Indrajit Hazra may be a journalist by profession, but his book The Bioscope Man confirms what others have suspected for long - that he needs a day job. Currently a Consultant Editor of Hindustan Times, he writes the fortnightly music column Rock'n'Roll Circus and the sometimes satirical, sometimes not satirical at all Sunday column Red Herring. When no one's looking, he writes in other publications too.
Election results in America! It can be quite a grand affair here in India too, especially if you were up to scan all the papers the next day considering the television folks had done their bit and moved on to other pressing matters such as the rumble in the Bharatiya Janata Party.
Well, America’s still the most powerful nation in the world and it’s always a spectacle to follow and watch how Americans go about their business of voting. But it’s also a treat for journalists in India to see how “this coverage thing is done” by their counterparts in the US. The sandblasting operations in all the national English dailies are really a contest to see who comes closest to being “American” in this unique media coverage.
The Hindu and The Times of India ran their headlines with the common theme of the elections throwing up a “Divided States of America”. I was so hoping that the latter would go the whole hog and call itself The Times of America for one day to the squeals of delight and horror of other journos (the delight being that of getting to slag off the TOI once again in their evening daaru sessions) which they seem to feed off. But instead, TOI devoted half their front page to the victory of Barack Obama and four pages of “Obamagain” with snips and bobs and graphics and pictures forming the meat of the jamboree. Hindustan Times, with a delightful photo by AFP’s Robyn Beck of Michelle Obama hugging her hubby, went right down below the fold, along with a helpful graphic under the “Barack is back four more” package with two full US presidential elections pages inside that didn’t have much perspective or agenda except to cover two pages.
The Hindu, despite having an American as its editor (or perhaps because of it) had more restrained coverage. Although it did run a “cute” (PTI?) copy about how Obama would consider allowing his two daughters to date if they continued to live in the White House and how having one pet dog was “probably enough” for now. Along with a rewritten but less well-displayed version of the same “agencies” story, TOI’s clip on the “First Daughters” -“Elder Obama girl Malia, now a tall 14-year-old, is a varsity tennis player. She’s allowed a cellphone. Sasha, 11, can chat in Mandarin. They’re seldom heard, although they’ve appeared non-stop in the campaign’s Great American Family photos. Other prez kids had a rougher time. Chelsea (Bill Clinton’s daughter) suffered teasing on her frizzy hair and freckles.”- wasn’t quite “cho chweet” as the dog’n’dating report (that, incidentally, made it as a microscopic clip in HT).
The impression that readers were terribly keen to read every aspect of Obama’s electoral victory was palpable, even to those who wondered whether the US president’s passing of the Dodd-Frank law in his first term was something that they should be interested in knowing more about or not. As content providers-arrangers, the media in India is notoriously uninterested in things happening beyond their backyard. For the “serious” press, Syria and other frowning matters are trotted out as “quota” coverage. But the US elections provide the opportunity to trot out a super-big deal – a mix of seriousness (“American elections, yaar!”) and Oscar-style international glitz.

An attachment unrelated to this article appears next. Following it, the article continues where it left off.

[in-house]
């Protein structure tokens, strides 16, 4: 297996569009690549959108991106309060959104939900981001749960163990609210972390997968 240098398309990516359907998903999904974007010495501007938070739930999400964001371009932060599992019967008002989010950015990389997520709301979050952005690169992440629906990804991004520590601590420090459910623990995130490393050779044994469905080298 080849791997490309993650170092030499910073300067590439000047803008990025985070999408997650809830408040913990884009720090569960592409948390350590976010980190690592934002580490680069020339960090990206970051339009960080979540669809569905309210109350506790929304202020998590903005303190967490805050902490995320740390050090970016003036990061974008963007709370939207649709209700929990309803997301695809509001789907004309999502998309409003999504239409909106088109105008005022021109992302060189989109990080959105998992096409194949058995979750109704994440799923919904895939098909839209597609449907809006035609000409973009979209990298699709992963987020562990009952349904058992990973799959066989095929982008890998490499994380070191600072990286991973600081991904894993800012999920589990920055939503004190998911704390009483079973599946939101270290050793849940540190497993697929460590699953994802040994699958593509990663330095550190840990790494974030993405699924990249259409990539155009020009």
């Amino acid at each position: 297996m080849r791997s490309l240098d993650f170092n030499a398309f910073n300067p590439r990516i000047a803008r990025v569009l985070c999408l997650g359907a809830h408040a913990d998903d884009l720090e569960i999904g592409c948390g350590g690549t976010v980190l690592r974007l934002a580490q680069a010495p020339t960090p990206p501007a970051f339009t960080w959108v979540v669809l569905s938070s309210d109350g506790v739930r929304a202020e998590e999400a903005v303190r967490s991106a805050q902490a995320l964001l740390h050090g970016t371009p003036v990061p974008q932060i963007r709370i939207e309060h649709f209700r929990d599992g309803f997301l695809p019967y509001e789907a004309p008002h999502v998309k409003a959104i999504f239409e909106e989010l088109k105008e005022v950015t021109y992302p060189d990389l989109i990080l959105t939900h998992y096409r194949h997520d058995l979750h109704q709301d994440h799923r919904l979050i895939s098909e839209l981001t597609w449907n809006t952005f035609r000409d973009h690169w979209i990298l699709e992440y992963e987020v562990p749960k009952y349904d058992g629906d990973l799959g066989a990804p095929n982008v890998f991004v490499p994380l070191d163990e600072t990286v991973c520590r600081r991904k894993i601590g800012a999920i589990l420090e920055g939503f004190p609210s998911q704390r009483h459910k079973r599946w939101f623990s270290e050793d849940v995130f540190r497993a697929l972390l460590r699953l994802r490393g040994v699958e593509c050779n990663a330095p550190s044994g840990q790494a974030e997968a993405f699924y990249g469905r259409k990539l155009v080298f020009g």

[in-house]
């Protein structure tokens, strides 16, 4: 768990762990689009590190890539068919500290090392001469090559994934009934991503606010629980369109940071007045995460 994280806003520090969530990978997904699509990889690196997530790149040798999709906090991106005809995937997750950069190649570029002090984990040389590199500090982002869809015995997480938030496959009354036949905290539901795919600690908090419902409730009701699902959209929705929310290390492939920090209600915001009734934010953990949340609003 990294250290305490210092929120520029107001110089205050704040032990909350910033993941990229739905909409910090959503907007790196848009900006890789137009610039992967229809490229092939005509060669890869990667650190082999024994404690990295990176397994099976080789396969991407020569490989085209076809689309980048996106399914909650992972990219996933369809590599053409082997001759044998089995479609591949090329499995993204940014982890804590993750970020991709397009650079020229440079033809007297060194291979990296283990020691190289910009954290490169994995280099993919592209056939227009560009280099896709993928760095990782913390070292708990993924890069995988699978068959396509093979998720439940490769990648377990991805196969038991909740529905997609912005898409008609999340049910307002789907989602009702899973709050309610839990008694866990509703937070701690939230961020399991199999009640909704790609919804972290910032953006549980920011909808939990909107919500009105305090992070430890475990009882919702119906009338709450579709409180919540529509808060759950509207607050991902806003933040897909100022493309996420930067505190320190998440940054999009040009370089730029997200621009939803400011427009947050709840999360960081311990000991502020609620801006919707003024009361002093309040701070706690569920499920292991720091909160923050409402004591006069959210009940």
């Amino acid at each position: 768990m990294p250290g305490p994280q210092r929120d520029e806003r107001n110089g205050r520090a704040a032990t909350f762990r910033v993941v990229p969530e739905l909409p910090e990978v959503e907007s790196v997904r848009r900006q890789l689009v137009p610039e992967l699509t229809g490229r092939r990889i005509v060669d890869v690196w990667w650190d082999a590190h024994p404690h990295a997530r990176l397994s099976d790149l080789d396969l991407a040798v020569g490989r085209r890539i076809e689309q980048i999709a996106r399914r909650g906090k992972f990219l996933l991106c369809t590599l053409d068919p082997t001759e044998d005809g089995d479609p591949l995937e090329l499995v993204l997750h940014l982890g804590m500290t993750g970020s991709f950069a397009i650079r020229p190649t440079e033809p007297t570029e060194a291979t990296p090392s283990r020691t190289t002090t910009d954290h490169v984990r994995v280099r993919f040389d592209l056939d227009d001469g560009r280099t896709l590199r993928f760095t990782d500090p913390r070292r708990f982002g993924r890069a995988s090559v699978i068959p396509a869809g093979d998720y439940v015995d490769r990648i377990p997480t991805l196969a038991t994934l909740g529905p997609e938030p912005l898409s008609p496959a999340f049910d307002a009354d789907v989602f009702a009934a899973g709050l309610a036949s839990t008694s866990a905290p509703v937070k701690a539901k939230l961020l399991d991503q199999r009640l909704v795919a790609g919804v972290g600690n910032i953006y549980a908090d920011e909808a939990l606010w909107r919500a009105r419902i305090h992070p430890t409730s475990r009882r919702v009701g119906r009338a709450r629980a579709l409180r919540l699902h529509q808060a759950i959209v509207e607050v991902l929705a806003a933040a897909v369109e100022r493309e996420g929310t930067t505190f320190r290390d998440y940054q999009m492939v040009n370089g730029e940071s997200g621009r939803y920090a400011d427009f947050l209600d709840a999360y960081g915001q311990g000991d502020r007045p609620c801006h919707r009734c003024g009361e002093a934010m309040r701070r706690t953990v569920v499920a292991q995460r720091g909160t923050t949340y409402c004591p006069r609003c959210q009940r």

For one day, the Indian media was super-interested in things beyond Gadkari, Kejriwal and Sachin. For one day, we – both news suppliers and consumers -had the ticket to being non-dehatis.
But one reason I think that all publications pull out all the stops to run US election results coverage is because an overwhelming majority of the content comes ready-made. Whether it’s New York Times or Reuters, news reports or opinion pieces or photographs and graphics, essentially the media is on full-blown “import” mode. The real job – the only job – becomes that of packaging and presentation.
Barring the copies dealing with “What this means for India” and “What this means for Pakistan”, even the reports from Washington-New York-Chicago correspondents of all the papers are essentially about showcasing for readers the fact that the publication or the television channel has someone, or has sent someone, to America. The content, frankly, remains pretty much what NYT-Reuters etc have shipped out anyway.
So, from the supply side of things, US election coverage in Indian publications is about prowess of the news desk and design team. No such happy shortcuts available when India goes to general elections.
From the consumer side of things, it’s one day when the reader can pretend to be part of the world out there, interested and effected by the biggest event in the world’s most powerful country.
I wonder how the Indian media, with all its new-found interest in what’s going on in the second most powerful country in the world, will be covering the handover of presidency from Hu Jintao to Xi Jinping during the far less glitzy, no tickertape-and-hugs National Congress of the Communist Party of China. There won’t be as much of the off-the-rack reports and photographs and graphics, beyond the ones from NYT-Reuters-AP etc, to cut-and-paste.
Which, I have a feeling, would make the Indian coverage of the change in the Chinese leadership – equal to, if not more important for India as the US elections – a less rambunctious, colourful, overriding and devoted affair.
Image Source [http://www.flickr.com/photos/beglen/3029405063/sizes/m/]